As a female leader and part of the management team, what has been the most significant barrier/ challenges you may have faced in your career progression?
In the early years of my career, I was, of course, aware of often being the only female in the room – it was simply the reality of working in the industry then. It naturally took some time for me to feel less of an outsider but once I made a conscious decision to stop noticing it, my perspective changed and I realized the value of my unique perspective that was, fortunately, respected by my male counterparts. I know how blessed I was to find an early seat at this table and am thrilled about the fact that I am now seldom the only female in the room!
What has been the key to your success, in terms of reaching your level of success, given the sector’s gender gap, especially among leadership?
The datacenter industry was born out of the conversion of information technology and real estate, both maledominated industries, so it makes sense that men are disproportionately present in the industry’s leadership. However, I have never felt that women are not both welcome and supported and as more enter, I think we’ll see the same shift other mature business lines have made.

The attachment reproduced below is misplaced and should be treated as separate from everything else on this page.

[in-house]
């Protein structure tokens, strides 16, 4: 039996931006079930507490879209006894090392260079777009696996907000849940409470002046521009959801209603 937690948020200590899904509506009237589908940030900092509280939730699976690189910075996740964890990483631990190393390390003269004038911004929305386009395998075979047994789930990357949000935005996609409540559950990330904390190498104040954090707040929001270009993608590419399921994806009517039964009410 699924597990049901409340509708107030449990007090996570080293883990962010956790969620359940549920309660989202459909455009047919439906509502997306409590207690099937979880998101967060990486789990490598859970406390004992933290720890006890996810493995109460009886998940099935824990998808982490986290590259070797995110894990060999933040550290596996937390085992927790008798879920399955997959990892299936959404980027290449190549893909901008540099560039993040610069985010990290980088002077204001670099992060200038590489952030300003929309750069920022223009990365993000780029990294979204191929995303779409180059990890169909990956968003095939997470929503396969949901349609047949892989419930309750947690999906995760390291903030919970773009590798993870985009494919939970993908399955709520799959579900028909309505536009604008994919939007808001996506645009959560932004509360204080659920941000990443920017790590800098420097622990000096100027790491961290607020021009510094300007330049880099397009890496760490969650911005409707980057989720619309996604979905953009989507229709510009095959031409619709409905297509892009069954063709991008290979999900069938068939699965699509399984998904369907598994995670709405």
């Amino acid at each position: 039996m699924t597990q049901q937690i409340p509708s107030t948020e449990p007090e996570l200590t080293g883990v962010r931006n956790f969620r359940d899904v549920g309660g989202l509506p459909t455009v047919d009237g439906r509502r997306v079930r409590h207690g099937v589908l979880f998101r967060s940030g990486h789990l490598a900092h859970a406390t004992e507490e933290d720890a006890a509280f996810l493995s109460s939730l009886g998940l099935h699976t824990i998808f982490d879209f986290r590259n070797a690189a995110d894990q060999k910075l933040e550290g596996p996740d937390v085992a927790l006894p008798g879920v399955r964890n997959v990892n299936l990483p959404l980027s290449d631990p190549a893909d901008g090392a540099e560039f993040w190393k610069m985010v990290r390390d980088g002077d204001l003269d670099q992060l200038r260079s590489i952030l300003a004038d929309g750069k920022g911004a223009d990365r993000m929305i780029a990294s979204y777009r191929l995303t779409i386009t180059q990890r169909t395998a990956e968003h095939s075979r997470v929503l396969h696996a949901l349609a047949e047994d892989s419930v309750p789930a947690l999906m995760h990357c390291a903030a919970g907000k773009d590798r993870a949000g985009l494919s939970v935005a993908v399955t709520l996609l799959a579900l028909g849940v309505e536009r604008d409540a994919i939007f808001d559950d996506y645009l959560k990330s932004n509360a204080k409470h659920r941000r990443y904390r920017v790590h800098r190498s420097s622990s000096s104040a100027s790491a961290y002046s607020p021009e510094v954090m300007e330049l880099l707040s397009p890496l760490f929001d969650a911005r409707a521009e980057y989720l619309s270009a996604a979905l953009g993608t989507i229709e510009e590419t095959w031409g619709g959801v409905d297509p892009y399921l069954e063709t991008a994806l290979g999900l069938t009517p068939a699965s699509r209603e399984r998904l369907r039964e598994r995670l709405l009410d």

Who has been the source of inspiration for you in your career?
I am self-motivated and much of my inspiration comes from within. I had a difficult upbringing, so I was forced to constantly look beyond my own circumstances to see what was possible. Early on I developed a keen ability to see strength, wisdom, character and kindness in ordinary people doing extraordinary things. I love the fact that there are now so many successful women in positions of leadership and influence. My two granddaughters (ages 10 and almost two) are growing up in a time when women in positions of leadership is the norm and I am proud to be a role model for them.
My advice is: Get comfortable wit being unconfortable. The path to leadership is filled with moments that take you well beyond your comfort zone.
What are the qualities of a good leader?